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Kyrenia II

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Kyrenia II

Postby john sefton » Sun Mar 28, 2010 1:18 am

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A stamp issue of 1987, values 2c-17c. SG706-709 from Cyprus shows KYRENIA II a replica of the oldest known surviving ship in the World.
Lying on the bottom of the Mediterranean in 9Oft of water for 2,300 years, the shifting sands on the sea floor had covered and preserved large sections of the wooden hull.
She was discovered by a Greek Cypriot sponge-diver, Andreas Cariboalous, who also acted as a guide for diving expeditions off the Northern coast of Cyprus.
The KYRENIA ship was built in the eastern fashion, the shell being built first the ribs added later. A timber frame was built to hold the hull, the keel was then laid. Pine and Cedar was used for the planks, deep mortices were cut into the edge of thick planks which were shaped to the line of the hull. Each plank was joined to the one below and the one above by tenons which fitted tightly into the mortices. The planks and tenons were locked together with wooden dowels hammered into holes which had been drilled through both - see diagram. As the hull took shape in the cradle interior ribs were installed, these were dowelled into the hull timbers which gave added strength.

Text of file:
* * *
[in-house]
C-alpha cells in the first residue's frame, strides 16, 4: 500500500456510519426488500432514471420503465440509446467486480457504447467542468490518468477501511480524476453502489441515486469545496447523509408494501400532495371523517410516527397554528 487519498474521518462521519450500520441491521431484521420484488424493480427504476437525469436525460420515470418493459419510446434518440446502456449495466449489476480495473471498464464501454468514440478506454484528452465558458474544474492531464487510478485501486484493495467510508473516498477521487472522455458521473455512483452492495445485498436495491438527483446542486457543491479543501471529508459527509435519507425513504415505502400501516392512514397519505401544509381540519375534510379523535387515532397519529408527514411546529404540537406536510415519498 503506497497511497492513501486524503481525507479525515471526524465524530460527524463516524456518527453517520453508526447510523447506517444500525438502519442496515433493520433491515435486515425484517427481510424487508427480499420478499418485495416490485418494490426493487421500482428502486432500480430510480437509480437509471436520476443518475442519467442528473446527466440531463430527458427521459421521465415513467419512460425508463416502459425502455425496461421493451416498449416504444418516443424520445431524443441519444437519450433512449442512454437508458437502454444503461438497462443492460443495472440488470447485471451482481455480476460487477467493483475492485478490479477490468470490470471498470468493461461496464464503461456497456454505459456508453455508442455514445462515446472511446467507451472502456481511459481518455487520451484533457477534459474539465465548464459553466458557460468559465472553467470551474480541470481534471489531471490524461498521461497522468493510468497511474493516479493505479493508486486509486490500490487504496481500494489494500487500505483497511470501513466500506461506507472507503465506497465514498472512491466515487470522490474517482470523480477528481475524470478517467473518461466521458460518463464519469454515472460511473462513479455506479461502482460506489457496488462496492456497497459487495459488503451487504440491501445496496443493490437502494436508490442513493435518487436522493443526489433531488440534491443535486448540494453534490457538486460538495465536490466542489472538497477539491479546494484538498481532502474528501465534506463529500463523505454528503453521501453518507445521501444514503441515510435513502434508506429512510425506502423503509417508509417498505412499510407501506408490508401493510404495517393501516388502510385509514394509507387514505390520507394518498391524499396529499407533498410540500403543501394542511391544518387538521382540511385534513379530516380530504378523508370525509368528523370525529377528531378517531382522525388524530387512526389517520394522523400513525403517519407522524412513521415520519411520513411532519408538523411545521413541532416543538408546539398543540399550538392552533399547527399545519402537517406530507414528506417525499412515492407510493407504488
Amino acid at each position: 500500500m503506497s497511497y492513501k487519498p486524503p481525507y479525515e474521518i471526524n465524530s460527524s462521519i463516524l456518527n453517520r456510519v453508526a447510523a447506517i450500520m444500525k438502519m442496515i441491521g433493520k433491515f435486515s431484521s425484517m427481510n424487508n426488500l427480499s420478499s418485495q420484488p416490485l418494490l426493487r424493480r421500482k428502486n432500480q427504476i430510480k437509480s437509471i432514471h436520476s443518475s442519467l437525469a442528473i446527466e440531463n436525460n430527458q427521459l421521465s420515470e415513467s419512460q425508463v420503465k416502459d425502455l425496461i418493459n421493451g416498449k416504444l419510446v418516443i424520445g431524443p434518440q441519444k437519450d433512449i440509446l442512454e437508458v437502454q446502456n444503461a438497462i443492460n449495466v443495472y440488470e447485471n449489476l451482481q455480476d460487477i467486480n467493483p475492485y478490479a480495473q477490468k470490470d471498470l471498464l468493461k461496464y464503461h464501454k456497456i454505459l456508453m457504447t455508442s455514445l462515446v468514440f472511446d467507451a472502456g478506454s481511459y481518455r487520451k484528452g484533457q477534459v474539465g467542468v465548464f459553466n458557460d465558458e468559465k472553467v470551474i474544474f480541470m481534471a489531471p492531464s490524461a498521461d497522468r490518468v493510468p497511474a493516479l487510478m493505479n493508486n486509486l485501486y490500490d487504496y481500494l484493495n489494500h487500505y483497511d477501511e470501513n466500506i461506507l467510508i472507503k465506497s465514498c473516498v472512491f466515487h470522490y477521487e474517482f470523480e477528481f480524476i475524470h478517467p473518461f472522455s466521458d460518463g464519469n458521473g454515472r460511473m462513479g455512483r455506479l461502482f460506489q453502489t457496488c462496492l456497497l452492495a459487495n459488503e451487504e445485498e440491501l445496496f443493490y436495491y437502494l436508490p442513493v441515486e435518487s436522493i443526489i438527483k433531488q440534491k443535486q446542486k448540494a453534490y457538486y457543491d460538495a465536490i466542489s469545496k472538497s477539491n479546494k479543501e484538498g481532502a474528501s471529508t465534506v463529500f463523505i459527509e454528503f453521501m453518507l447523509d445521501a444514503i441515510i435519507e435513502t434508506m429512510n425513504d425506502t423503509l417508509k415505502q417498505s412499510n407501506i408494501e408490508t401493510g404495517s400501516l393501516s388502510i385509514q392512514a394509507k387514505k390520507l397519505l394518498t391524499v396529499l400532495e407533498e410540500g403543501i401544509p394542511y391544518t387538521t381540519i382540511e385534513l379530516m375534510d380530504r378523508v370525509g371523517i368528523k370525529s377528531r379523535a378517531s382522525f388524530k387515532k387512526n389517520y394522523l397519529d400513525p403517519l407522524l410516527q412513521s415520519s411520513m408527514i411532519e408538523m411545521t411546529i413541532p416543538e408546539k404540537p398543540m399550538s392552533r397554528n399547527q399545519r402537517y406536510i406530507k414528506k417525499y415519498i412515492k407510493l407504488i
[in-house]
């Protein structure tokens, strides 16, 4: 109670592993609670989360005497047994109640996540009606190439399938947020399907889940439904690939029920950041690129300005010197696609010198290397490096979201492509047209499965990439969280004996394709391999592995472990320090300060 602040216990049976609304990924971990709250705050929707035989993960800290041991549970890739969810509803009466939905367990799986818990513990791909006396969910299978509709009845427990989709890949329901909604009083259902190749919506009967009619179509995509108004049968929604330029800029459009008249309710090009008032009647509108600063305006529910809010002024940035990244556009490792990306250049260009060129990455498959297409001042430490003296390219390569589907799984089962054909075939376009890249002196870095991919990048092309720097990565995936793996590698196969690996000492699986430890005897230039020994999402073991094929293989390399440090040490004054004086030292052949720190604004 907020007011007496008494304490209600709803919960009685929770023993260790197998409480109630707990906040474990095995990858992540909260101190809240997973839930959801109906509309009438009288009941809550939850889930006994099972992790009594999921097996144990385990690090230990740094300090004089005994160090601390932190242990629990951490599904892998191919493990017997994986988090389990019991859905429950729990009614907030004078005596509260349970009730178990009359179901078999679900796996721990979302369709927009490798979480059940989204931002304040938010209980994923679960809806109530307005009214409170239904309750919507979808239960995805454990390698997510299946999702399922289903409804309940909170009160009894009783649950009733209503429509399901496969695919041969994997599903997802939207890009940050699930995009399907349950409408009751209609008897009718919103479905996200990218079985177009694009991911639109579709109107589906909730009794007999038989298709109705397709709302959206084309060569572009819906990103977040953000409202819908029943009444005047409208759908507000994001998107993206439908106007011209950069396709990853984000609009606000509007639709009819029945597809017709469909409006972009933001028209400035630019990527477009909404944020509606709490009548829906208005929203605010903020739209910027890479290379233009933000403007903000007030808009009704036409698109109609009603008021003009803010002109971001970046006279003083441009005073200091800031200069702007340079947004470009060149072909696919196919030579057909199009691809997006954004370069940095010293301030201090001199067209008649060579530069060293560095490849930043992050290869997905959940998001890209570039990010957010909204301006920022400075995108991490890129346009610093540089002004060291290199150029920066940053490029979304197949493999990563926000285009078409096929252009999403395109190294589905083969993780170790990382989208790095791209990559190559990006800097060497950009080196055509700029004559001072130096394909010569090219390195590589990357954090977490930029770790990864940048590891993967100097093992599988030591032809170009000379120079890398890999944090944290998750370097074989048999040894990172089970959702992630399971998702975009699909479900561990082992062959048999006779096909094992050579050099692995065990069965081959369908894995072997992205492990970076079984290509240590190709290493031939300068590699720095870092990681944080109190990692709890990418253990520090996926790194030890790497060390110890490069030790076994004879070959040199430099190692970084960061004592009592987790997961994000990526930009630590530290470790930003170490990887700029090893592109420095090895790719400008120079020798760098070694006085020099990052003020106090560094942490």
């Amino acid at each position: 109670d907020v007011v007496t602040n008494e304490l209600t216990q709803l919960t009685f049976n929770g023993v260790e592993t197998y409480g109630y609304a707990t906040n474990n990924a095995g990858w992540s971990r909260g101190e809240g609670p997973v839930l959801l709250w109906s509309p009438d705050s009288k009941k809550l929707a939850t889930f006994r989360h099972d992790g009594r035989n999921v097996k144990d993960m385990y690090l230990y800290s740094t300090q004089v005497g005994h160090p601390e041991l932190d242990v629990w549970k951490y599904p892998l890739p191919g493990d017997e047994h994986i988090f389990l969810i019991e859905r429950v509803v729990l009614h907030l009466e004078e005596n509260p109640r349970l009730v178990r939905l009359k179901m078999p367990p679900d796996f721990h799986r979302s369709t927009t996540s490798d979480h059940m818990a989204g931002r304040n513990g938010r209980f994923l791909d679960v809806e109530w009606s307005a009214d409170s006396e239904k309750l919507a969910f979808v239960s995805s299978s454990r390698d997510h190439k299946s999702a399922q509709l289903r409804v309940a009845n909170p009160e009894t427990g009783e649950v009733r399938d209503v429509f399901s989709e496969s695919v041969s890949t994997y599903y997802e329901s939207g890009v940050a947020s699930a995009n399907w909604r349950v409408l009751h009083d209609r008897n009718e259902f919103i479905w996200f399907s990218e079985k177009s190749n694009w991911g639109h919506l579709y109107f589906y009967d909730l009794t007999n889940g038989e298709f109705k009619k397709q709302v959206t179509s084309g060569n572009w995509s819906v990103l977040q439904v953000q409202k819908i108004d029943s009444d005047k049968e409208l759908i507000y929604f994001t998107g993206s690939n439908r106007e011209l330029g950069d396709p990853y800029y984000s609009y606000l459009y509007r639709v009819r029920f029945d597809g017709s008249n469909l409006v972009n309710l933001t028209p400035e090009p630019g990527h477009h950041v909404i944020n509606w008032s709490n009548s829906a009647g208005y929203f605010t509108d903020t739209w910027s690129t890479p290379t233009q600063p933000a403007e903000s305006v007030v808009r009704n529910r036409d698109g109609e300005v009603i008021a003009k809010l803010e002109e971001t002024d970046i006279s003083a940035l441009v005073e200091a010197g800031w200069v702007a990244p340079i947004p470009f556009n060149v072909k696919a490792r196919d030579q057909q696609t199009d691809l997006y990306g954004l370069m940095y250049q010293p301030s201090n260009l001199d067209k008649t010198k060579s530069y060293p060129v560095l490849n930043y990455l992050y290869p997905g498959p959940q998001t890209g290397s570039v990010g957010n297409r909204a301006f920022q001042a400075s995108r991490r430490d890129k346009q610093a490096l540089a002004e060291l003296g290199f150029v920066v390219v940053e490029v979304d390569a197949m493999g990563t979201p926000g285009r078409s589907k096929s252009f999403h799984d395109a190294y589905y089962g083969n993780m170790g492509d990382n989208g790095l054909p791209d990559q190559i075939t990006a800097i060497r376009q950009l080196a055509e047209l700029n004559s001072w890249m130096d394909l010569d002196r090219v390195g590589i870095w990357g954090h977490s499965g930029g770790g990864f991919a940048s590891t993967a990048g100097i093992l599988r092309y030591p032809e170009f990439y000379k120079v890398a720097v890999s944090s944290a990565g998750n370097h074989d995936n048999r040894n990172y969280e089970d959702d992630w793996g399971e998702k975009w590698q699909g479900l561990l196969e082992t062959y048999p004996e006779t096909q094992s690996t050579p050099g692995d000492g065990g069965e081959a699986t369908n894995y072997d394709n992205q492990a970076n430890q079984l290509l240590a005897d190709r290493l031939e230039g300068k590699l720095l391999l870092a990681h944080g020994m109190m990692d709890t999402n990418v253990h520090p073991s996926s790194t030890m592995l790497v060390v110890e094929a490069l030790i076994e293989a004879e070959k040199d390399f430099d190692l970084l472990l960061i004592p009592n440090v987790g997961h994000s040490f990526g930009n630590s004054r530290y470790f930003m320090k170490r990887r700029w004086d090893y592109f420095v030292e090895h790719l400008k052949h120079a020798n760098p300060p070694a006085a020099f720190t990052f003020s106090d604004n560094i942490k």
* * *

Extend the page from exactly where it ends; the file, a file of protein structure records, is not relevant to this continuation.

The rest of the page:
The KYRENIA ship was a coastal trader, sailing the eastern Mediterranean for approx 70-100 years. She was about 47ft in length and nearly 15ft on the beam. A single square sail of approx. 700sq ft. could be raised and lowered by means of a dozen ropes. Estimated speed 4 to 5 knots. The sail could be angled and she could steer close to the wind. A pair of steering oars were connected together. Lead sheathing was fastened to the hull with copper nails. The mast was stepped so that it could be lowered toward the stern.
The remains of KYRENIA are housed in Kyrenia Castle.

Log Book April 1990.

Cyprus SG706-709.
john sefton
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